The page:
Here in the US, most schools have a marching band that performs at sporting events, as well as local parades and festivals. The Andrews marching band performs each year at the annual Day in the Park in Jamestown. They started off marching through some of the park, before finishing at the stage area where the band played a few songs and the dance squad performed.
The Day in the Park has been going on for years and is a mix of music, games, food, crafts, and stalls where people show off their skills, sell their wares, or simply spread the word about their organization. I’ve attended quite frequently over the years, in part because my father is a regular exhibitor.
This year, he could be found in the Folk Life display, where people exhibited basket weaving, yarn making, quilts, and, in my dad’s case, ships in a bottle. He’s been making them for years and attends the festival to tell people about the hobby and explain a bit about how it’s done.
If you’re ever in Jamestown around the 20th of September, give or take a day or so, do check out the Day in the Park. It’s a fun, friendly event in a beautiful setting (more of the actual park to come in another post). In all, you could say it’s gezellig.
If you were wondering, I made it without incident back to the US on Monday. I lived here long enough that I’m not experiencing complete reverse culture shock, but I am a bit more aware of certain things now. It feels more as if my life in the US and my life in the NL are two completely separate things. Not good or bad; just completely different.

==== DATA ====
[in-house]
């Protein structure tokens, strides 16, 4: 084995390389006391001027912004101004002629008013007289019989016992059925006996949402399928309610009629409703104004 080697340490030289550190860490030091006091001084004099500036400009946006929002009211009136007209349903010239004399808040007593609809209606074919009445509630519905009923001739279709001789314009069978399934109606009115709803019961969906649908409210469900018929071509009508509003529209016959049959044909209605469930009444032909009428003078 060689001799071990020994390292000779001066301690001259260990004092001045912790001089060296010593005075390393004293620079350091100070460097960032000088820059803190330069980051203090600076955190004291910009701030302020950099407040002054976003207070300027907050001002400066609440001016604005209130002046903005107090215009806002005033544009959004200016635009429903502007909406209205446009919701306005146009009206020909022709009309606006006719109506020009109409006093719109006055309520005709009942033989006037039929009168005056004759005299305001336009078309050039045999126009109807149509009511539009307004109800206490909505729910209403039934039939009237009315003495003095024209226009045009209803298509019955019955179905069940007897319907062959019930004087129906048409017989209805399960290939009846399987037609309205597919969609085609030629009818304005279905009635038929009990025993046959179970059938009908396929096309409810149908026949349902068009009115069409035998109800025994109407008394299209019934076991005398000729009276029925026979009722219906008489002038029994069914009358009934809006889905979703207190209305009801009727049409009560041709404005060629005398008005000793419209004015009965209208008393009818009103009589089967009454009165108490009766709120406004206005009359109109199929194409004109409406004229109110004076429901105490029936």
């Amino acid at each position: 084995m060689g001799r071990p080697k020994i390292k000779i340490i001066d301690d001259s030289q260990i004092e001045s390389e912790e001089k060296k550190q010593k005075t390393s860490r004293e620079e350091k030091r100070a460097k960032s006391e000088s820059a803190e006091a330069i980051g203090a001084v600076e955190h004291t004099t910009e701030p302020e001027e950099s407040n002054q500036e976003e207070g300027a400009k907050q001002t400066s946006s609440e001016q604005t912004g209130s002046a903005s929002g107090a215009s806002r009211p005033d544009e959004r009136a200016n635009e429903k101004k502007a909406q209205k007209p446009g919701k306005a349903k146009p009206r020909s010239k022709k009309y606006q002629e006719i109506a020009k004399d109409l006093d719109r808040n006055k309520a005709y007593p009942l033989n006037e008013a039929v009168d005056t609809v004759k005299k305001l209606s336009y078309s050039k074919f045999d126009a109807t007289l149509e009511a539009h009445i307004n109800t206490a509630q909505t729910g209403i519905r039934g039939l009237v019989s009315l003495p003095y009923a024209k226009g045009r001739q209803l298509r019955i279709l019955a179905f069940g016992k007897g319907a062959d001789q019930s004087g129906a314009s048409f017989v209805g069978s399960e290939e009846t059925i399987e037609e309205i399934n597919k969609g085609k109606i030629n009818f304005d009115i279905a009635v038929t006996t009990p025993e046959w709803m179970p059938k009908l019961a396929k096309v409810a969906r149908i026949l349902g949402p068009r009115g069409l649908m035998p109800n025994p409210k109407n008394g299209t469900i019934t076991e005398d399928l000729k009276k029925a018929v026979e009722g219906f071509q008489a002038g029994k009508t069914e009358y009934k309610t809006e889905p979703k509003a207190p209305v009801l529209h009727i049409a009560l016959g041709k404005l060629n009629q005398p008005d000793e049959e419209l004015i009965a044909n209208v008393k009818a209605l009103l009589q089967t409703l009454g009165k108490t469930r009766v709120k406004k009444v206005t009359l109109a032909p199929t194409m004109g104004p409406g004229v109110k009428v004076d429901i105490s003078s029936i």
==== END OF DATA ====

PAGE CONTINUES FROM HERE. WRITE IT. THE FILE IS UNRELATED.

As for photos and blogging, I’ve been taking photos, but unfortunately I forgot to get a plug converter for my European laptop (with a useless battery), so I can’t upload photos until I get an adapter for my laptop. I did take a couple of photos today with my phone’s camera, though. One of the amusing differences between Utrecht (and much of the Netherlands) and North Carolina is the matter of elevation. We’ve got a lot more hills and mountains here. For that matter, just getting to the house requires muscles I haven’t used much in the past five years. Trust me, the photo doesn’t begin to show how steep a hill this is. I’ve been on rollercoasters with easier drops.
Fortunately, there are lots of magnolia trees to enjoy on the trek.
It’s hard to resist the stunning views of canals flanked by trees looking like colourful autumn sentries. I took this photo a couple of weeks ago, heading to this spot specifically after having seen another photo of it on Twitter. It’s a charming spot at any time, but with the range of autumn colours, from golden orange to purple, it was particularly appealing.
Yesterday, we had a brief respite from the rain and overcast weather, so when we headed out for groceries, I couldn’t resist taking my camera along and getting a few shots from the Wittevrouwenbrug.